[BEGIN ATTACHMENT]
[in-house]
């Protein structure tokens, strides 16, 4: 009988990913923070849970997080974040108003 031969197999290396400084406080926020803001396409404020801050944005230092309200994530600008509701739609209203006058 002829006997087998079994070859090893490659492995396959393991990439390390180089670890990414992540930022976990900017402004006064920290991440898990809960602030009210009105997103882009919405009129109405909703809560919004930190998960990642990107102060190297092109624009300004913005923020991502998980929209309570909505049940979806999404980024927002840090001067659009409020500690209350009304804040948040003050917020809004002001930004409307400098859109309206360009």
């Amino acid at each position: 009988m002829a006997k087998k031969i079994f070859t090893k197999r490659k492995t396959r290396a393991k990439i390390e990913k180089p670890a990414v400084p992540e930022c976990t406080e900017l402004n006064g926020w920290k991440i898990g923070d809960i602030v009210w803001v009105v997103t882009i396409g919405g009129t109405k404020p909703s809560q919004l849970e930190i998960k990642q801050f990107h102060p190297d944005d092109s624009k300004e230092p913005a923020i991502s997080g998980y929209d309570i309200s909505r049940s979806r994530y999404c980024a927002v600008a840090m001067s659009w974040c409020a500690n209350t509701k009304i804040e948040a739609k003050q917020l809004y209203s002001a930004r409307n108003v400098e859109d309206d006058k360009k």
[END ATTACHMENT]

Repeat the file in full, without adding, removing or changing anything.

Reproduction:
[in-house]
């Protein structure tokens, strides 16, 4: 009988990913923070849970997080974040108003 031969197999290396400084406080926020803001396409404020801050944005230092309200994530600008509701739609209203006058 002829006997087998079994070859090893490659492995396959393991990439390390180089670890990414992540930022976990900017402004006064920290991440898990809960602030009210009105997103882009919405009129109405909703809560919004930190998960990642990107102060190297092109624009300004913005923020991502998980929209309570909505049940979806999404980024927002840090001067659009409020500690209350009304804040948040003050917020809004002001930004409307400098859109309206360009």
């Amino acid at each position: 009988m002829a006997k087998k031969i079994f070859t090893k197999r490659k492995t396959r290396a393991k990439i390390e990913k180089p670890a990414v400084p992540e930022c976990t406080e900017l402004n006064g926020w920290k991440i898990g923070d809960i602030v009210w803001v009105v997103t882009i396409g919405g009129t109405k404020p909703s809560q919004l849970e930190i998960k990642q801050f990107h102060p190297d944005d092109s624009k300004e230092p913005a923020i991502s997080g998980y929209d309570i309200s909505r049940s979806r994530y999404c980024a927002v600008a840090m001067s659009w974040c409020a500690n209350t509701k009304i804040e948040a739609k003050q917020l809004y209203s002001a930004r409307n108003v400098e859109d309206d006058k360009k």